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Capital-Skill Complementarity and Inequality in Sweden

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  • Matthew J. Lindquist

Abstract

Income inequality increased in Sweden during the 1980s and 1990s, as did the returns to higher education. The main conclusion of this study is that increased income inequality between high- and low-skilled workers is demand driven and is due to the presence of capital-skill complementarity in production. Increased investments in new, more efficient capital equipment, along with a slowdown in the growth rate of skilled labor, have raised the ratio of effective capital inputs per skilled worker, which, in turn, has increased the relative demand (and market return) for skilled labor through the capital-skill complementarity mechanism. Copyright The editors of the "Scandinavian Journal of Economics", 2005 .

Suggested Citation

  • Matthew J. Lindquist, 2005. "Capital-Skill Complementarity and Inequality in Sweden," Scandinavian Journal of Economics, Wiley Blackwell, vol. 107(4), pages 711-735, December.
  • Handle: RePEc:bla:scandj:v:107:y:2005:i:4:p:711-735
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    Cited by:

    1. Matthew J. Lindquist, 2004. "Capital-Skill Complementarity and Inequality Over the Business Cycle," Review of Economic Dynamics, Elsevier for the Society for Economic Dynamics, vol. 7(3), pages 519-540, July.
    2. Peter Birch Sørensen, 2006. "Can Capital Income Taxes Survive? And Should They?," EPRU Working Paper Series 06-06, Economic Policy Research Unit (EPRU), University of Copenhagen. Department of Economics.
    3. Magnus Gustavsson, 2007. "The 1990s rise in Swedish earnings inequality -- persistent or transitory?," Applied Economics, Taylor & Francis Journals, vol. 39(1), pages 25-30.
    4. Lilia Maliar & Serguei Maliar, 2006. "Capital-Skill Complementarity And Steady-State Growth," Working Papers. Serie AD 2006-15, Instituto Valenciano de Investigaciones Económicas, S.A. (Ivie).
    5. Bergh, Andreas & Nilsson, Therese, 2010. "Do liberalization and globalization increase income inequality?," European Journal of Political Economy, Elsevier, vol. 26(4), pages 488-505, December.
    6. Salvador Ortigueira, 2013. "The Rise and Fall of Centralized Wage Bargaining," Scandinavian Journal of Economics, Wiley Blackwell, vol. 115(3), pages 825-855, July.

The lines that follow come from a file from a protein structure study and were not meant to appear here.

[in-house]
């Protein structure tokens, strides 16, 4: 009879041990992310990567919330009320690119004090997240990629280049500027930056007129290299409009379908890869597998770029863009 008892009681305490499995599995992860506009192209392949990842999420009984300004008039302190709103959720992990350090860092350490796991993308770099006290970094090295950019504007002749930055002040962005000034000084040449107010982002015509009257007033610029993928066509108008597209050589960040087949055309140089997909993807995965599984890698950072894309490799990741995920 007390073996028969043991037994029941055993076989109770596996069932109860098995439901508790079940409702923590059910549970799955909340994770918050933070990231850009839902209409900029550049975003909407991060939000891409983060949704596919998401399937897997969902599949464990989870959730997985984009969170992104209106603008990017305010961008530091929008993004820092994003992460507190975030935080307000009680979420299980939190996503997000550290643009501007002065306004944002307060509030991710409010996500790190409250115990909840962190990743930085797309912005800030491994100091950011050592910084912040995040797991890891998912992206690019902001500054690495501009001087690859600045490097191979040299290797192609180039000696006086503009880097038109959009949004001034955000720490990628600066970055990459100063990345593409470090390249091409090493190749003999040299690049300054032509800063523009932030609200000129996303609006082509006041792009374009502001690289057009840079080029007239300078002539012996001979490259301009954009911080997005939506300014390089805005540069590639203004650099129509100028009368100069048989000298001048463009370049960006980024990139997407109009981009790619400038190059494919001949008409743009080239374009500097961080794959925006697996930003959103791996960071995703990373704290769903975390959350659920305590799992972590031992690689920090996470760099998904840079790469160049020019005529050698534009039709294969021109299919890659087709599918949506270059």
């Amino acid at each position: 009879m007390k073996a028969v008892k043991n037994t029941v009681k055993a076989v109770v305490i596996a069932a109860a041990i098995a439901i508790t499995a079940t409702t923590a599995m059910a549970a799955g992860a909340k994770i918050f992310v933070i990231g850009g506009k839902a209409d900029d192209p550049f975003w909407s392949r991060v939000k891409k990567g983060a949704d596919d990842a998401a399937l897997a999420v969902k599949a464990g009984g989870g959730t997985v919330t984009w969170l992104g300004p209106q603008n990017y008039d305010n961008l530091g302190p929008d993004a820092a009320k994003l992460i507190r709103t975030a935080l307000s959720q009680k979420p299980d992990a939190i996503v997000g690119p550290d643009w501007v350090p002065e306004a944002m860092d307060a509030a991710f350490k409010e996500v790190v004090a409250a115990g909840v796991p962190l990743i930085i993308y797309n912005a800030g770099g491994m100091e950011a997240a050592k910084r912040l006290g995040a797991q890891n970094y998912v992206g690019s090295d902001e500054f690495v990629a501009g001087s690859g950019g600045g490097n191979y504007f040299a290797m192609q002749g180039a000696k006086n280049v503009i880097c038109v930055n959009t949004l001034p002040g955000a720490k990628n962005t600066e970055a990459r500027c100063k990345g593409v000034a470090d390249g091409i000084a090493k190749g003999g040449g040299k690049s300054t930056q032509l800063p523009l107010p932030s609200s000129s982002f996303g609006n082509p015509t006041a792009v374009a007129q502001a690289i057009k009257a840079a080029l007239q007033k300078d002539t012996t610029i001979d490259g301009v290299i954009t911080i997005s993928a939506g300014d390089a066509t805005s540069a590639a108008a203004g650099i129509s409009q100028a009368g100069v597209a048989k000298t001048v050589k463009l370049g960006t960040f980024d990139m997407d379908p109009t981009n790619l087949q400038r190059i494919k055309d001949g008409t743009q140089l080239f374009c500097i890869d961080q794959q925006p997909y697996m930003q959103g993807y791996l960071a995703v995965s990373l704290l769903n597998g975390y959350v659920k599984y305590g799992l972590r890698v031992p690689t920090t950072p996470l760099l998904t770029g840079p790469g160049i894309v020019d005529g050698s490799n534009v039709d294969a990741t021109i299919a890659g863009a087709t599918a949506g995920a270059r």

7. Gartell, Marie & Jans, Ann-Christin & Persson, Helena, 2007. "The importance of education for the reallocation of labor: evidence from Swedish linked employer-employee data 1986-2002," Working Paper Series 2007:14, IFAU - Institute for Evaluation of Labour Market and Education Policy.
    8. Atolia, Manoj & Yoshinori, Kurokawa, 2008. "Variety Trade and Skill Premium in a Calibrated General Equilibrium Model: The Case of Mexico," MPRA Paper 13698, University Library of Munich, Germany.
    9. Sang-Wook (Stanley) Cho & Juliàn P. Dìaz, 2014. "Accounting for Skill Premium Patterns during the EU Accession: Productivity or Trade?," Discussion Papers 2014-14, School of Economics, The University of New South Wales.
    10. Peter Birch Sørensen, 2006. "Can Capital Income Taxes Survive? And Should They?," CESifo Working Paper Series 1793, CESifo Group Munich.
    11. Anders Björklund & Richard B. Freeman, 2010. "Searching for Optimal Inequality/Incentives," NBER Chapters,in: Reforming the Welfare State: Recovery and Beyond in Sweden, pages 25-56 National Bureau of Economic Research, Inc.
    12. Yoshinori Kurokawa, 2014. "A Survey Of Trade And Wage Inequality: Anomalies, Resolutions And New Trends," Journal of Economic Surveys, Wiley Blackwell, vol. 28(1), pages 169-193, February.
    13. Anders Bohlmark & Matthew J. Lindquist, 2006. "Life-Cycle Variations in the Association between Current and Lifetime Income: Replication and Extension for Sweden," Journal of Labor Economics, University of Chicago Press, vol. 24(4), pages 879-900, October.
    14. Kim Heide & Dennis Fredriksen & Erling Holmøy & Ingeborg Foldøy Solli, "undated". "The Declining Skill-premium in Norway: How Skill-Biased Technical Change is Compatible with a Declining Wage Premium," EcoMod2006 272100038, EcoMod.
    15. Catia Batista, 2007. "Joining the EU: Capital Flows, Migration and Wages," Economics Series Working Papers 342, University of Oxford, Department of Economics.
    16. Domeij, David & Ljungqvist, Lars, 2006. "Wage Structure and Public Sector Employment: Sweden versus the United States 1970-2002," SSE/EFI Working Paper Series in Economics and Finance 638, Stockholm School of Economics.
    17. Xue, Jianpo & Yip, Chong K., 2013. "Aggregate elasticity of substitution and economic growth: A synthesis," Journal of Macroeconomics, Elsevier, vol. 38(PA), pages 60-75.
    18. Michael Stimmelmayr, 2009. "Wage Inequality in Germany: Disentangling Demand and Supply Effects," CESifo Working Paper Series 2802, CESifo Group Munich.

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    JEL classification:

    • J31 - Labor and Demographic Economics - - Wages, Compensation, and Labor Costs - - - Wage Level and Structure; Wage Differentials

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